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INDIANA vs. BALL STATE: Game preview, odds, how-to-watch, and more

Ball State gave Notre Dame a scare last week which means they surely wouldn’t do it two weeks in a row, right? Right?!?

NCAA Football: Ball State at Notre Dame Matt Cashore-USA TODAY Sports

Game Info / How to Watch

Who? Indiana Hoosiers (2-0 [0-0], #44 S&P+) vs. Ball State (1-1 [0-0], #90 S&P+)

When? Saturday, 9/15 12:00 PM, Bloomington, IN

Channel? BTN

Vegas? INDIANA -14.5

S&P+ Projection? INDIANA 33 - 14

Last week wasn’t pretty and, over the final five minutes of the game, Indiana looked more like a team hanging on for desperation than one that should have won the game convincingly.

But a huge performance from Stevie Scott and a defense that is slowly proving it can handle the loss of big-time impact players made the difference last week. That and Mother Nature helped.

Two wins in two contests shouldn’t be much to gloat over, but the early returns are that the Hoosiers are going to be one of the better Big Ten teams this season. Indiana has seen its projected S&P wins jump to 7.2 wins, slotting them FIFTH in the Big Ten overall and fourth in the division.

Ball State represents not only a potential 3-0 start, but the midway point of bowl eligibility. Saturday will be a big day in Bloomington.

Now, FINALLY, to the numbers!

Five Factors

- Explosiveness (86%) Efficiency (83%) Field Position (75%) Finishing Drives (72%) Turnover Margin (73%)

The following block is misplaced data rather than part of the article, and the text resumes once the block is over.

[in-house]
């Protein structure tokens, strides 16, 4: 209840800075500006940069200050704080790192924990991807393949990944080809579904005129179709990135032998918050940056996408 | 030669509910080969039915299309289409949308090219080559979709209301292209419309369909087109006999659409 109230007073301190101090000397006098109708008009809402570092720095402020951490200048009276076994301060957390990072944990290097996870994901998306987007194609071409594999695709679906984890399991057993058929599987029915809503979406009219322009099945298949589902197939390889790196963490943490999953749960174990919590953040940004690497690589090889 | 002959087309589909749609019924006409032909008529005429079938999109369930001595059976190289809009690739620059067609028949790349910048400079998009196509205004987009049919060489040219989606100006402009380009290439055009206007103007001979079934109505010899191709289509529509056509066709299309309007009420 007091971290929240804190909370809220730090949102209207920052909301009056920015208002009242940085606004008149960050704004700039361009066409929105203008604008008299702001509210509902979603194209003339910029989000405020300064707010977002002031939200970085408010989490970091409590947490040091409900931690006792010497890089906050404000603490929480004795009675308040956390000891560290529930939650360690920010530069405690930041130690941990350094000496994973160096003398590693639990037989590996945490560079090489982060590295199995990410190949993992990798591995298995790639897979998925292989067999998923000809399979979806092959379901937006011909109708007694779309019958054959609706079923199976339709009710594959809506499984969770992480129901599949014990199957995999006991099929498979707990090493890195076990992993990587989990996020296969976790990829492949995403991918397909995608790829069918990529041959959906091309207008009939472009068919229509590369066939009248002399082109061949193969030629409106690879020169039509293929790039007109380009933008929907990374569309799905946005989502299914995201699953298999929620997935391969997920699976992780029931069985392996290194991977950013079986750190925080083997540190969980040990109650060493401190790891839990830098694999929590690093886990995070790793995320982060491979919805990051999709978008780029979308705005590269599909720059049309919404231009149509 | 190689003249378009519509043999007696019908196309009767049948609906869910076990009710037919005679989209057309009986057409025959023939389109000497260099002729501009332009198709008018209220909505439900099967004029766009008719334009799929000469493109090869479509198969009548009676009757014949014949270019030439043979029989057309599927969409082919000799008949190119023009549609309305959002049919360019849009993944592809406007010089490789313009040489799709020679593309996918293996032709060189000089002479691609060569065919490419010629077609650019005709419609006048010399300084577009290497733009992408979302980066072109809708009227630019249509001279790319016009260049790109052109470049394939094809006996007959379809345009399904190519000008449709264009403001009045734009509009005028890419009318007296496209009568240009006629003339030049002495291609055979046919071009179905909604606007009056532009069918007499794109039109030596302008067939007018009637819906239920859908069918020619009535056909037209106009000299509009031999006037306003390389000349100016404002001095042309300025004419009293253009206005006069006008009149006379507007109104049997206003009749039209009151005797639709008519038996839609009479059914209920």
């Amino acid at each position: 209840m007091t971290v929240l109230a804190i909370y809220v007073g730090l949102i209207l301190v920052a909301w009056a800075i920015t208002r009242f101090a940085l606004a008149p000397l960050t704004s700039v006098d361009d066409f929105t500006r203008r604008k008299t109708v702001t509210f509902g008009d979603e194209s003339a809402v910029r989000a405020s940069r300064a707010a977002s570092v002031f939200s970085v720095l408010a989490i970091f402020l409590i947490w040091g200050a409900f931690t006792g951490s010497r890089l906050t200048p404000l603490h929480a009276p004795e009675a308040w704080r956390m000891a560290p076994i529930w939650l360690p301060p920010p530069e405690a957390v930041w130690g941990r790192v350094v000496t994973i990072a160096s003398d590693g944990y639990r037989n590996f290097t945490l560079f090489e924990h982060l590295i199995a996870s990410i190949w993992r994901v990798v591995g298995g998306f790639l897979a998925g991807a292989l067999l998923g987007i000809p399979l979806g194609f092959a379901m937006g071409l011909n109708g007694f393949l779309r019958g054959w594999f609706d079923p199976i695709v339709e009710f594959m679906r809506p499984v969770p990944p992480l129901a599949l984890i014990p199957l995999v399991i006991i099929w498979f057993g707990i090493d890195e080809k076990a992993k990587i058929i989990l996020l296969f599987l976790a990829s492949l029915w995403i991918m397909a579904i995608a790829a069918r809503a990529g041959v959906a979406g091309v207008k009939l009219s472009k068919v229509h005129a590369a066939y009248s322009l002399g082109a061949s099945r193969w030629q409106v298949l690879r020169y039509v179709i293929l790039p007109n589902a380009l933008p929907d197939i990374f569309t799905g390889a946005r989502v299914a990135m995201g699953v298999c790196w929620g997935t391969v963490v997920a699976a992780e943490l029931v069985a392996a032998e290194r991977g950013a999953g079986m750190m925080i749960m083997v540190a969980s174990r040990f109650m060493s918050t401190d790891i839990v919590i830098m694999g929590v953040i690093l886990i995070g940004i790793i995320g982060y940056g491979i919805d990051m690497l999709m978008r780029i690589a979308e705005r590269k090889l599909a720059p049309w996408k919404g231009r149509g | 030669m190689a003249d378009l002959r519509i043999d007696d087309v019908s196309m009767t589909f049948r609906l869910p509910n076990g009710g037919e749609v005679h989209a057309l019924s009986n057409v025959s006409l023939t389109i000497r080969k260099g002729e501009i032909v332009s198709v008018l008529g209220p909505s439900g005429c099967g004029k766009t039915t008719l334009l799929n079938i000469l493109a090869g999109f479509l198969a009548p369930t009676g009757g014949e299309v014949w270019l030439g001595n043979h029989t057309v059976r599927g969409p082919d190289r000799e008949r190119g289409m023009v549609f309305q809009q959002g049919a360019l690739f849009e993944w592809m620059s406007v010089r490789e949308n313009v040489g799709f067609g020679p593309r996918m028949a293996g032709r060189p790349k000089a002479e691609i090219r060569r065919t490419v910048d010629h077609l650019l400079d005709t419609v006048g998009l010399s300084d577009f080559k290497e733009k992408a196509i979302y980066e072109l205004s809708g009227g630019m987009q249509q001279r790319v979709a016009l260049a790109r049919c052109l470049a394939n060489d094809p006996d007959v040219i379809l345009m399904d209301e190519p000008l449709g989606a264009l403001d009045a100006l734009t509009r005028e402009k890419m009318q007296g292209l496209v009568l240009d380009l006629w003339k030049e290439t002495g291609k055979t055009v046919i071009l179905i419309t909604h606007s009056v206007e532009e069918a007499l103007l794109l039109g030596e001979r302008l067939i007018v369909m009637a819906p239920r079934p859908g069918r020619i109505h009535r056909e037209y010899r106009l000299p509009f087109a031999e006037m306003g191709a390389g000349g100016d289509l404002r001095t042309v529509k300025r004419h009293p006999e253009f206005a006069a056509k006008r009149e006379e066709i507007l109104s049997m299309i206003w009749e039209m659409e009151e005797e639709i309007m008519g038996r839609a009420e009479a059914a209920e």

- Explosiveness (86%) Efficiency (83%) Field Position (75%) Finishing Drives (72%) Turnover Margin (73%)
INDIANA (#78 offense) 0.95 (116th) 48.7% (31st) 28.4 (82nd) 4.00 (99th) 1 (43rd)
BALL ST. (#63 defense) 1.24 (92nd) 38.2% (64th) 31.0 (103rd) 3.10 (25th) 0 (61st)
- - - - - -
BALL ST. (#103 offense) 0.95 (115th) 44.0% (61st) 26.1 (110th) 4.46 (78th) 0 (61st)
INDIANA (#25 defense) 1.05 (42nd) 34.4% (37th) 24.8 (22nd) 5.25 (106th) 1 (43rd)

First, a bit on Indiana. The Hoosiers are, more or less, the same team as last year through two weeks this season. Offensively, while Indiana has improved in its efficiency in staying on schedule drastically this season, they’ve gotten even worse at finishing drives, a problem that plagued the team last season and even dating back into the Kevin Wilson days.

On the defensive side, again, Indiana is largely who they were last season. The Hoosiers keep teams off schedule and limit big plays which means lots of three-and-outs. The added bonus this season is Indiana is turning over teams after having some terrible luck in that regard last season.

On a deeper dive on some numbers, the offensive line is certainly a huge improvement through two games this season. Indiana has a rushing opportunity rate of 52.3 percent this year, 41st in the country, after managing a mark of 31.8 percent last year, 125th in the nation. While Scott was certainly impressive last week, the offensive line is actually opening up holes this season. In the same vein, the line has a sack rate of 1.7 percent, 23rd in the country, further signifying how improved they’ve been this season.

The other area that jumps out is the havoc rate of the defense and specifically the line. Indiana’s defensive line ranks 16th in the country in havoc rate. While that has translated directly into sacks, it has helped the Hoosiers stay at 33rd in rushing defense S&P+ despite losing Tegray Scales and Chris Covington.

The Opponent

Ball State turned some eyes last week at Notre Dame, losing by only eight in a game the scoreline would indicate was a close contest.

The advanced numbers, though, do not back that up.

The Five Factors box score of the game does not paint a pretty picture for the Cardinals, giving them a win probability of 2.0 percent in the contest. Games played in monsoons tend to play out weird and that was the case in South Bend.

Similar to the Indiana-Virginia game, one team dominated throughout while another team hung around and made it look closer than it was or should have been.